Ocean Beer

By David Lugg

Ocean Beer is not an ordinary beer. It is the culmination of a dream from three surfers in Portugal who wanted to make a difference. Fed up with the increasing levels of plastic waste that littered their beaches, they decided to formulate a plan – to brew a beer where 100% of its profits would fund the clean-up of the beaches of which they surfed.

Their idea was a success and, in 2016, Surf Brewing IPA was born. However, it quickly became evident that their concept had great potential for conservation on an international scale. Plastic waste is, of course, a global crisis not limited to the beaches of Portugal. It is estimated that 8.3 million tonnes of plastic are discarded into our seas every year. To put that in perspective, around 8 million pieces of plastic enter our seas every single day.

The trio reached out for help and found it in the arms of the Ocean Born Foundation – a grant-giving organisation dedicated entirely to ocean conservation. The foundation has been committed to the cause and set about promoting the project on a far larger scale. In December 2020, Surf Brewing became Ocean Beer and a new chapter had begun.

Producing an environmentally friendly beer has proven to be a far more difficult task than first imagined. One of the key issues they faced was attempting to keep a low carbon footprint. If a product has to travel hundreds of kilometres to reach its suppliers then it can hardly be considered to be sustainable. This is not lost on Pablo Martinez, the CEO of Ocean Beer.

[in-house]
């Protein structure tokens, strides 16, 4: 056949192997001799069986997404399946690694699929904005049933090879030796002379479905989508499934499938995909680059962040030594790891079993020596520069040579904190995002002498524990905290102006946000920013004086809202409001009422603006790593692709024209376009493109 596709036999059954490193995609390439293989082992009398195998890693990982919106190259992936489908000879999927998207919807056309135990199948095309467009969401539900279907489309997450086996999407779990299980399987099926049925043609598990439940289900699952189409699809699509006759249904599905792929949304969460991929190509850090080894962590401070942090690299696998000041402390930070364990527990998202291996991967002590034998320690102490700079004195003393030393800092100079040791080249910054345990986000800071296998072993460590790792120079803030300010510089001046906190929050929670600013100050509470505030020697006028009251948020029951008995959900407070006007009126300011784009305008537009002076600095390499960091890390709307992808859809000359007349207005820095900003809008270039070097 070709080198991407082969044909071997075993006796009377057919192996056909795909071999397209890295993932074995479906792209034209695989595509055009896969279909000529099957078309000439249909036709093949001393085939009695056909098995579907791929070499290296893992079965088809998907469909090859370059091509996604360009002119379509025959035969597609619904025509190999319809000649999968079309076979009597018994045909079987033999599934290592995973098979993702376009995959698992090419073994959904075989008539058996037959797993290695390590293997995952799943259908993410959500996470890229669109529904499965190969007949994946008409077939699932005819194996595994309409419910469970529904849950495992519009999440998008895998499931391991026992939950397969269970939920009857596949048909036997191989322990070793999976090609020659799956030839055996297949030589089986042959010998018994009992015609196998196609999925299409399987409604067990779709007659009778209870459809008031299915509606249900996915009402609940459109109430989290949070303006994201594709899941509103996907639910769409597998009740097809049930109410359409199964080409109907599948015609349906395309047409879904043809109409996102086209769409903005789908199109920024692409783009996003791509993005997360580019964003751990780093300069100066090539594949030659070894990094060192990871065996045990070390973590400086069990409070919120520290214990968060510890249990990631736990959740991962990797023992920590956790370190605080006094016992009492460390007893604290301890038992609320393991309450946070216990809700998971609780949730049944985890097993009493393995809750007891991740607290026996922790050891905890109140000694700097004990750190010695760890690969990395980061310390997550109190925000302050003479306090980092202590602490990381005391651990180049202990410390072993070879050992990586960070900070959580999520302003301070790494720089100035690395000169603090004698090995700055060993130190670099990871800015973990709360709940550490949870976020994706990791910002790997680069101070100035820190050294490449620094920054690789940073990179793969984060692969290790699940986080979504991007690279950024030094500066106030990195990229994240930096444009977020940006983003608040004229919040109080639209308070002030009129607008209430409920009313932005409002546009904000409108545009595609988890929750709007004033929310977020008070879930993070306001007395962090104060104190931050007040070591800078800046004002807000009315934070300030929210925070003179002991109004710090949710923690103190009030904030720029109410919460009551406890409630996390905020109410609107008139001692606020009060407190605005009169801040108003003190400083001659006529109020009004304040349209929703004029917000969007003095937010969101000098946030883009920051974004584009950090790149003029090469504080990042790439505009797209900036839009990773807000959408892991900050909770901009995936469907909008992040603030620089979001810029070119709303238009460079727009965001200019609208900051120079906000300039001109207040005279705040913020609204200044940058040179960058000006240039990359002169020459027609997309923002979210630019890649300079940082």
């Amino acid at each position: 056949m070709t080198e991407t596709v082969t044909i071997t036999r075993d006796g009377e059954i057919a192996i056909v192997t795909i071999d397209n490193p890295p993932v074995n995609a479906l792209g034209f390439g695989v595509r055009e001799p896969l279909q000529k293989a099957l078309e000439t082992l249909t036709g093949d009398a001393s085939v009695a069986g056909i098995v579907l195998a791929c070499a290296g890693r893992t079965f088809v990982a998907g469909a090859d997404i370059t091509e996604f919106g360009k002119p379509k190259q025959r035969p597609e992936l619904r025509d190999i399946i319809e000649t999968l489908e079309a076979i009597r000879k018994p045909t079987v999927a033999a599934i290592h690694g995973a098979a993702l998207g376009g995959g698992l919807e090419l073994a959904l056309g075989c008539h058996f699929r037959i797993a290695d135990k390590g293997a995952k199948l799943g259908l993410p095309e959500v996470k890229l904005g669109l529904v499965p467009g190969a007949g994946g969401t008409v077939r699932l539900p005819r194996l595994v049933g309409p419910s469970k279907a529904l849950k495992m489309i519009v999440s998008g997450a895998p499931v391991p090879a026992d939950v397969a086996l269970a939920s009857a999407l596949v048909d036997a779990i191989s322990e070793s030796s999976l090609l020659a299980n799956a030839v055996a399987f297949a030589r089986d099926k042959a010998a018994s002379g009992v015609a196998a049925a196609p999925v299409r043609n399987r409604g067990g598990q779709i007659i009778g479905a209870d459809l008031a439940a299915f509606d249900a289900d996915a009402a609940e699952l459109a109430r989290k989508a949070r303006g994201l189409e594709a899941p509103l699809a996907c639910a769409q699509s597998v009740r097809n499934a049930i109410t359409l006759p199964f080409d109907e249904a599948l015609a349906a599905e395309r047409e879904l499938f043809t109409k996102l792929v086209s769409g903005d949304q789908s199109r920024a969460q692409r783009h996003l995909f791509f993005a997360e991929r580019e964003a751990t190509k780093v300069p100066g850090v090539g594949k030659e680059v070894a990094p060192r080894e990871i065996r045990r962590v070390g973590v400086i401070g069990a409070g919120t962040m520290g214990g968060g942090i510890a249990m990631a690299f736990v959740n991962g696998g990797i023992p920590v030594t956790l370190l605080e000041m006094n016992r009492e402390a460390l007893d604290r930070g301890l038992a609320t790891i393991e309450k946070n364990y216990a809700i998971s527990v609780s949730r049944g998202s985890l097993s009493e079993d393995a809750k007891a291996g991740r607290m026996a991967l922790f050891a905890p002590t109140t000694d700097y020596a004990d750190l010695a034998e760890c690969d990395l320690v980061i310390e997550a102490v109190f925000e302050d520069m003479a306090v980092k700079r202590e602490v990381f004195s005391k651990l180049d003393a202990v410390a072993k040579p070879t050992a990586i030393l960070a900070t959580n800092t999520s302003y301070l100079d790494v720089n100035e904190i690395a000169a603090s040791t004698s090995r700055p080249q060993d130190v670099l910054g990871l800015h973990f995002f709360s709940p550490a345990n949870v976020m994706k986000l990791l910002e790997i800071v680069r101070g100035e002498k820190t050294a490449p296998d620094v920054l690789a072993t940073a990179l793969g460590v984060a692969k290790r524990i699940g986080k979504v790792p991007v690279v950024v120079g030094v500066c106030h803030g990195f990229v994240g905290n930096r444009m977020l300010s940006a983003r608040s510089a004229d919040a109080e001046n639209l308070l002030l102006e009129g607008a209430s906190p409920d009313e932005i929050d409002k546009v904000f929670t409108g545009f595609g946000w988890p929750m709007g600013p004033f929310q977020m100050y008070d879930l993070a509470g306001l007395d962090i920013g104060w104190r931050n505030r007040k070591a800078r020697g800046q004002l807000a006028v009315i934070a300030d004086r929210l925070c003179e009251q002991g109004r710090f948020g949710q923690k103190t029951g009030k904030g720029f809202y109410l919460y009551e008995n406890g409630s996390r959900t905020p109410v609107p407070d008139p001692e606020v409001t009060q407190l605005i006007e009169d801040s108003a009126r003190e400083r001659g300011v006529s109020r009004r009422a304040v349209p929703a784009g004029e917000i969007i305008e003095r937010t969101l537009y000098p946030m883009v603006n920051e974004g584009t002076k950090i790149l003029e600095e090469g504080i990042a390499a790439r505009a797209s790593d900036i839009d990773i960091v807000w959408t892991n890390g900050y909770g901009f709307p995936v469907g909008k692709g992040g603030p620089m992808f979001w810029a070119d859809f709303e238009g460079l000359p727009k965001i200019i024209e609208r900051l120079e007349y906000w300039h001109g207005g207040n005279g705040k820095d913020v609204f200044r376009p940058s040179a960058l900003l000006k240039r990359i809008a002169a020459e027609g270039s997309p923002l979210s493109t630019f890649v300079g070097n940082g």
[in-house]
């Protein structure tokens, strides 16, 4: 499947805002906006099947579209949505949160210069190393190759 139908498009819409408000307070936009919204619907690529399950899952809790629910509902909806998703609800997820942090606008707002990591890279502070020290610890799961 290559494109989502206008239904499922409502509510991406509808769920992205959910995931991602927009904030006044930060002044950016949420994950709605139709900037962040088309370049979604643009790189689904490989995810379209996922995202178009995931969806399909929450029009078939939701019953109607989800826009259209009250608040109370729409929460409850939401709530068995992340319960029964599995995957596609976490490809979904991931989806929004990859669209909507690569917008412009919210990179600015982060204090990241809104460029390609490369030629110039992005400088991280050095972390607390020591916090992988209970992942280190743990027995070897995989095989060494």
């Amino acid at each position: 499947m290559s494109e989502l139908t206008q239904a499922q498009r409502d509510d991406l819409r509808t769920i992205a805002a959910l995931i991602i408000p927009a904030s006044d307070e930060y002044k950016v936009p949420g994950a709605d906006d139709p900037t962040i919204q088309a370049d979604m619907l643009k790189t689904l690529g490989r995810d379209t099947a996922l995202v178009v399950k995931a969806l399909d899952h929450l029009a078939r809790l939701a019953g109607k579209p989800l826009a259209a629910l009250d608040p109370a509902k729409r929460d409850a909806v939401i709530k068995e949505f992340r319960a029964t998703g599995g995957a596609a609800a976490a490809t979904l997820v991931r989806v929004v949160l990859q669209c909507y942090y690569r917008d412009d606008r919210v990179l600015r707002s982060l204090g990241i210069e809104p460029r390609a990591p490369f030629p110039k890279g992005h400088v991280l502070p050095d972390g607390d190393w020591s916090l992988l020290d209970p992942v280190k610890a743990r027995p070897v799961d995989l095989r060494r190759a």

“I have made a commitment to brew locally, to continue to reduce our carbon footprint as well as support the local econony. “Indeed, Ocean Beer has just signed an agreement with Nortada Brewery in Porto (who have similar conservation aspirations) and Just Drinks, here in the Algarve.

What’s more, the bottles used for beer production have a high-recycled percentage and their labels are made from recycled paper. Even the beer itself is vegan. But what about the taste? After all, an environmentally friendly beer is of little use if the consumer won’t buy it.

I’m delighted to report that the beer is good – very good. The IPA is full-bodied and fruity with citrus notes. They also produce a lager and an alcohol-free beer. There is certainly no compromise on quality, something which head brewer Fernando Escribano has been very keen to adhere to. Using natural ingredients with minimal environmental impact, his beers are no doubt inspired from his work on food and farming projects in Africa.

So, what does the future hold? It is now possible to buy Ocean Beer in Portugal, Spain, Sweden (as of July) and the UK, with the latter being launched last month on World Oceans Day. More locally, now that an agreement has been reached in the Algarve, you should be seeing a lot more of them in bars and supermarkets.

Ocean Beer may well have been born in a small Portuguese surfing community, but its reach is worldwide. Knowing that all profits go towards beach cleans and ocean conservation, you can drink their beer with a clear conscience. Helping the environment whilst having a beer? I’ll certainly drink to that.


For more about the Ocean Born Foundation’s conservation work, visit the website.


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